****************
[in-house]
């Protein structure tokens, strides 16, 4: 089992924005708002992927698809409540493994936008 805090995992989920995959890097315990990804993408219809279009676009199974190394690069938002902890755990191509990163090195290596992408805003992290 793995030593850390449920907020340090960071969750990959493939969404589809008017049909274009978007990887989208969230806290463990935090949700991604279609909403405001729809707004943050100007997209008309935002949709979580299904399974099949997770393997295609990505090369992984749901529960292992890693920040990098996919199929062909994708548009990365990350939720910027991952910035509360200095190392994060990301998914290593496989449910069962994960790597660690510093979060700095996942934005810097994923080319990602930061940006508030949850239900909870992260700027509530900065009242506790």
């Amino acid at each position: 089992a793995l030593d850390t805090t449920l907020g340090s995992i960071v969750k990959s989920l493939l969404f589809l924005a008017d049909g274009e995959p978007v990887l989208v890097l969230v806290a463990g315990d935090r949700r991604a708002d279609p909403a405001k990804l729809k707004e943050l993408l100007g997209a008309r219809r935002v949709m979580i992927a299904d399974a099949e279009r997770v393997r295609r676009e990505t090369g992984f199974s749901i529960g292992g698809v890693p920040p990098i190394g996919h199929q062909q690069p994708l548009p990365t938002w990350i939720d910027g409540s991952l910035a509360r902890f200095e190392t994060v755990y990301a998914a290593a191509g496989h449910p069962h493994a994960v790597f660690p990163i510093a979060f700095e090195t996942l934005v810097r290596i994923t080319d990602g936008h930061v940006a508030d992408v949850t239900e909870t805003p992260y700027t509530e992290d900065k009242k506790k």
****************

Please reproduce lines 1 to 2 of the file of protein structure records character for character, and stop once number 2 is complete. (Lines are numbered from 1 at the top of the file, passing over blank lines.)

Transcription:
[in-house]
């Protein structure tokens, strides 16, 4: 089992924005708002992927698809409540493994936008 805090995992989920995959890097315990990804993408219809279009676009199974190394690069938002902890755990191509990163090195290596992408805003992290 793995030593850390449920907020340090960071969750990959493939969404589809008017049909274009978007990887989208969230806290463990935090949700991604279609909403405001729809707004943050100007997209008309935002949709979580299904399974099949997770393997295609990505090369992984749901529960292992890693920040990098996919199929062909994708548009990365990350939720910027991952910035509360200095190392994060990301998914290593496989449910069962994960790597660690510093979060700095996942934005810097994923080319990602930061940006508030949850239900909870992260700027509530900065009242506790």